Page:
In some studies, the first night in the sleep laboratory has been the baseline eg, Drummond et al ; Forest and Godbout ; De Gennaro et al ; Drummond et al , whereas others have included one adaptation night eg, Casagrande et al ; Alhola et al Yet, it may be questionable to use data from the second night as the baseline because sleep quality can be better than normal due to the rebound from the first night. Accordingly, only data from the third night should be accepted, which has been the case in a few studies Thomas et al ; Van Dongen et al a.

This, however, makes the procedure very hard. Furthermore, study protocols can be improved by adding an ambulatory EEG recording to confirm the wakefulness of the subjects during the study. In sleep studies, a common pitfall is recruitment methods. Enrolment via advertisements or from sleep clinics favors the selection of subjects with sleeping problems or concerns about their cognitive performance.

Thus, strict exclusion criteria regarding physical or mental diseases or sleeping problems are essential. Further, sleeping habits should be controlled to make sure that the subjects are not initially sleep deprived. For this, use of a sleep diary for eg, 1—3 weeks before the experiment eg, De Gennaro et al ; Habeck et al ; Alhola et al or an actigraph is applicable Harrison and Horne ; Thomas et al The use of medication or stimulants, such as caffeine, alcohol or tobacco, is often prohibited before the experiment eg, Thomas et al ; Van Dongen et al a ; Habeck et al ; Alhola et al ; Choo et al In some studies, the subjects have been required to refrain from these substances only 24 h before the study Habeck et al ; Choo et al , which may increase withdrawal symptoms and dropping out of the study.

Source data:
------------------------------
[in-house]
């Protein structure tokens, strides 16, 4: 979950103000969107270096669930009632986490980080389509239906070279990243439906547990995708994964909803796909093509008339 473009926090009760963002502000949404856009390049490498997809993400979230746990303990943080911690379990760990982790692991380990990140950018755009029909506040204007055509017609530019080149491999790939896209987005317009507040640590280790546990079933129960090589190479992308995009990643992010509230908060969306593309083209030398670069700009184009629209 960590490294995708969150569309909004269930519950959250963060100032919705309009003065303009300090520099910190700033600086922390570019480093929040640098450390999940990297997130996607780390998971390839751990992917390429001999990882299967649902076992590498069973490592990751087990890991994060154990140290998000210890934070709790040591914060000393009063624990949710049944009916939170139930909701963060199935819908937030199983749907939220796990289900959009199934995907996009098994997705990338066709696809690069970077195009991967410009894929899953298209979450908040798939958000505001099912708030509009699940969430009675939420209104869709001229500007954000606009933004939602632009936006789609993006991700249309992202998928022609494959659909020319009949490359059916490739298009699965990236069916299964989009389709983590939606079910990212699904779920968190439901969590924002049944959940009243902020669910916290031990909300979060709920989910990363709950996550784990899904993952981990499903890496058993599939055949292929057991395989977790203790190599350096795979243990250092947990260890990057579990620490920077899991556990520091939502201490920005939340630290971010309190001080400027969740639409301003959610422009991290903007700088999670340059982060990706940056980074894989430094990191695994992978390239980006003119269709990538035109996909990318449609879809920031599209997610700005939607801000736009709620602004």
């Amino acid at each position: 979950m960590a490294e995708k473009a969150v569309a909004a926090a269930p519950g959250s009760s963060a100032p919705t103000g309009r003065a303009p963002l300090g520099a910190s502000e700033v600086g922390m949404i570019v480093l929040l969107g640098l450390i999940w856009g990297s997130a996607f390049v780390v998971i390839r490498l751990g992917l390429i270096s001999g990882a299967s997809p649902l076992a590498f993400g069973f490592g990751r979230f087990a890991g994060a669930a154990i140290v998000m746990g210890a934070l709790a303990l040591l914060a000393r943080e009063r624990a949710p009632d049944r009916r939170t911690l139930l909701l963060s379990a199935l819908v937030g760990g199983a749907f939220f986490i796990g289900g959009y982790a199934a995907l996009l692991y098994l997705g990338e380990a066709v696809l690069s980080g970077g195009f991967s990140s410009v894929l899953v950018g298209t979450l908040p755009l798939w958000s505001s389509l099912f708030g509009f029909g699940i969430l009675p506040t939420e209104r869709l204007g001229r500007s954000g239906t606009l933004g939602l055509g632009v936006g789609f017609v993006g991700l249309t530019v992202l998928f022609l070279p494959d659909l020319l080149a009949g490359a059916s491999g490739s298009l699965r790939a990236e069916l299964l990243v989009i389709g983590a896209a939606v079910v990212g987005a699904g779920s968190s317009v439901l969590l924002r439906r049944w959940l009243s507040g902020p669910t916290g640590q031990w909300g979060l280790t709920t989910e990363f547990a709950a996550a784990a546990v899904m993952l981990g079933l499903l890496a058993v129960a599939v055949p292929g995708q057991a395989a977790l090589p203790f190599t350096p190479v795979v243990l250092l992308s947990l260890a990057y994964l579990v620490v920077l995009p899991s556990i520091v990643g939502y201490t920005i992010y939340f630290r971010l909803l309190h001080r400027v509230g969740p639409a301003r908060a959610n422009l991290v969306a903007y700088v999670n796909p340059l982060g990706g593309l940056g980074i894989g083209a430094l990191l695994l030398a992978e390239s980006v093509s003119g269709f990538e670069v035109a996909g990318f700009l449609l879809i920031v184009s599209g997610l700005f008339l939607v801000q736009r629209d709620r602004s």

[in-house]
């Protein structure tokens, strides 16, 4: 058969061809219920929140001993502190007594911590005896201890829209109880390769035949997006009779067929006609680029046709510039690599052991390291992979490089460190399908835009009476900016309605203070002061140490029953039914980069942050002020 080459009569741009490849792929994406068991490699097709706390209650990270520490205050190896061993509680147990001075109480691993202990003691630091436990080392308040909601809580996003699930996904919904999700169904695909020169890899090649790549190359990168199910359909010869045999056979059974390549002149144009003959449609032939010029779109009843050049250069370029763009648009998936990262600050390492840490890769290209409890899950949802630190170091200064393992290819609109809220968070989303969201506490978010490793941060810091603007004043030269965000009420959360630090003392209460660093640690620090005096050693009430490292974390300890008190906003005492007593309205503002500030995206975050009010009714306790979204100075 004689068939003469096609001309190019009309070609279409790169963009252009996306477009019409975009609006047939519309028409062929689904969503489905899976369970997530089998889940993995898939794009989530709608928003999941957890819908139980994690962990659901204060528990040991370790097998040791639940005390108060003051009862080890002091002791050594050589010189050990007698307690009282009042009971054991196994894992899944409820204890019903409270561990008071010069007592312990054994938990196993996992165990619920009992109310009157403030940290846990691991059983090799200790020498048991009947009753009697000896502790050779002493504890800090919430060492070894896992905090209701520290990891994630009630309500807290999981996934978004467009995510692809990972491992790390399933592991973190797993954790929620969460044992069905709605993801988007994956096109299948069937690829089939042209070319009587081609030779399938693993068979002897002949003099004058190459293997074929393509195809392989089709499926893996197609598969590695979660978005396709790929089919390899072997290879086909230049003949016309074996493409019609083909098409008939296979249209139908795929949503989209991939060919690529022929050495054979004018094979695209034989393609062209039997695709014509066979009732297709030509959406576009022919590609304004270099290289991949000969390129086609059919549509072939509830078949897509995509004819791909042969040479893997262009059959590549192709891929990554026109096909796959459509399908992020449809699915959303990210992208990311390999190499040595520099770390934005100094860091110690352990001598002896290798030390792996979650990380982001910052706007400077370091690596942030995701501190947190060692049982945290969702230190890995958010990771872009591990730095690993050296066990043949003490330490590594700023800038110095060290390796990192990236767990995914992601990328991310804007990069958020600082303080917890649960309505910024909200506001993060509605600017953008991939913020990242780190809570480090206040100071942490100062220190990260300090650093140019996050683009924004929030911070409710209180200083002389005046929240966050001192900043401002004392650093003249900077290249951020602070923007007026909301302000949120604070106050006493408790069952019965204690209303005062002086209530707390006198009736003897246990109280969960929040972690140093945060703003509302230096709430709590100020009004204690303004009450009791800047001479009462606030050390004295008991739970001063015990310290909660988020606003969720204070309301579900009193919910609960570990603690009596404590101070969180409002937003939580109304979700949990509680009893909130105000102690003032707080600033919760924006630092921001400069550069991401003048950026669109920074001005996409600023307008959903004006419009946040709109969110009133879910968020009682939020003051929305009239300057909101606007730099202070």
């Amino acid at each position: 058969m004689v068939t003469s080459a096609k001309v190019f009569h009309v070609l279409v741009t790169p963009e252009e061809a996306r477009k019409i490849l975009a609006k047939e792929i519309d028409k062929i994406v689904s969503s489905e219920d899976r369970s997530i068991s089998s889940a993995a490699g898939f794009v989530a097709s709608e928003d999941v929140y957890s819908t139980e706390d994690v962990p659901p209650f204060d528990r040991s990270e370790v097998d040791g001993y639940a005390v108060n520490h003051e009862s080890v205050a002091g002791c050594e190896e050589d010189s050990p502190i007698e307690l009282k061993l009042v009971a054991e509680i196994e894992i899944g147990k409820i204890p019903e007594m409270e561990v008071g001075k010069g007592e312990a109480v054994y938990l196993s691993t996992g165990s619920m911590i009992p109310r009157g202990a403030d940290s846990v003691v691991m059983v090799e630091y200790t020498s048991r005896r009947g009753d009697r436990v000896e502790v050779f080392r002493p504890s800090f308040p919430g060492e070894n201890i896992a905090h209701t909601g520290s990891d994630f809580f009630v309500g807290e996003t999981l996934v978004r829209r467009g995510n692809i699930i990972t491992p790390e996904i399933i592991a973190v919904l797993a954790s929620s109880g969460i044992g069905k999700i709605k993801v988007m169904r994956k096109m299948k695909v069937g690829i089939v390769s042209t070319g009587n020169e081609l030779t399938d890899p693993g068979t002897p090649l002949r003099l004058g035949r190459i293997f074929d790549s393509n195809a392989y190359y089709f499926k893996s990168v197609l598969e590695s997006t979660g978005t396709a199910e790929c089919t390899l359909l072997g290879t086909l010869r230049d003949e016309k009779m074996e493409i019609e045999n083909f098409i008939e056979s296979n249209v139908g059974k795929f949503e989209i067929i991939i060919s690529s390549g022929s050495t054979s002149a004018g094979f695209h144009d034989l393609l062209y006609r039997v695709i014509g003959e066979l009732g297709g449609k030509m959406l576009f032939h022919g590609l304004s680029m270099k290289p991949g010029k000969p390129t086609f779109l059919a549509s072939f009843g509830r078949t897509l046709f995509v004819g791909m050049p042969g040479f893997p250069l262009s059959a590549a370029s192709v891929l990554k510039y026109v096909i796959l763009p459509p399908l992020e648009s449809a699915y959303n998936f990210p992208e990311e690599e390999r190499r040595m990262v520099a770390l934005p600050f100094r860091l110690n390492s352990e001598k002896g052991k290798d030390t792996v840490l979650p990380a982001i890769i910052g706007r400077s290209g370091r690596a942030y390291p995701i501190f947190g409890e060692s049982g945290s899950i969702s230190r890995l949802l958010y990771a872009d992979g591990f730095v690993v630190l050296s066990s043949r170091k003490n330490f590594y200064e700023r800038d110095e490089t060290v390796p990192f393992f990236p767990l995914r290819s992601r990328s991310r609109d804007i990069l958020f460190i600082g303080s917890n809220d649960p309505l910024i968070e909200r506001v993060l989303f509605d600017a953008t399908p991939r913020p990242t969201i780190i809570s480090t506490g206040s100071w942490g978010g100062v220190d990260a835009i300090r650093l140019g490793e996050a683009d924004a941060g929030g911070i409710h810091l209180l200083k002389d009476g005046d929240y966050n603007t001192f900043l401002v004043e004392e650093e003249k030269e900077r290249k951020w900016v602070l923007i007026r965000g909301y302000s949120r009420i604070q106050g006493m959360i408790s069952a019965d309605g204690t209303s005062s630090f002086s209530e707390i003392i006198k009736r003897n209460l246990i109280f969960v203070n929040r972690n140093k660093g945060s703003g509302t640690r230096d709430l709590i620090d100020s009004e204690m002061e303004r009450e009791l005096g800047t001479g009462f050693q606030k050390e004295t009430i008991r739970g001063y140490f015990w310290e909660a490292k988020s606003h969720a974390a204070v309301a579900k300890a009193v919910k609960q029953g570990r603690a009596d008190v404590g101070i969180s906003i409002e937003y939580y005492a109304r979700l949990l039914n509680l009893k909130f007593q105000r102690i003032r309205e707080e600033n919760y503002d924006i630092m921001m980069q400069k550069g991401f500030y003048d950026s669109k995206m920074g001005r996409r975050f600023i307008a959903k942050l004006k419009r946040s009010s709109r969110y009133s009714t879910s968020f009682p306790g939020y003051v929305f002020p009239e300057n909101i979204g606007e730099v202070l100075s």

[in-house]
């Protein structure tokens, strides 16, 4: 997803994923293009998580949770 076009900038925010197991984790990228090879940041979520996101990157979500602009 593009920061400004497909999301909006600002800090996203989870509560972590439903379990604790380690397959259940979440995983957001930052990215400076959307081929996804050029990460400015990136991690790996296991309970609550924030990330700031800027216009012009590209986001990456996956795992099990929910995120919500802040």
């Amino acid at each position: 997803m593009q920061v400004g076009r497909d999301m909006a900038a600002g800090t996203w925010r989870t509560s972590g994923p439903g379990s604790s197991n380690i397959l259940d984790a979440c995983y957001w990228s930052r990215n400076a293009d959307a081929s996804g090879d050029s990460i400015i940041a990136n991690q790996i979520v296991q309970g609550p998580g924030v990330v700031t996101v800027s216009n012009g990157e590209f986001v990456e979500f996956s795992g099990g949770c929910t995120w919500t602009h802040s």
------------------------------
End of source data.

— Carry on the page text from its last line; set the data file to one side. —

Thus a longer abstinence, eg, 1—2 weeks, is more appropriate Van Dongen et al a ; Alhola et al A variety of cognitive tests, from simple reaction time measures to complex decision-making tasks requiring creativity and reasoning, have been used to evaluate the effect of SD on cognition.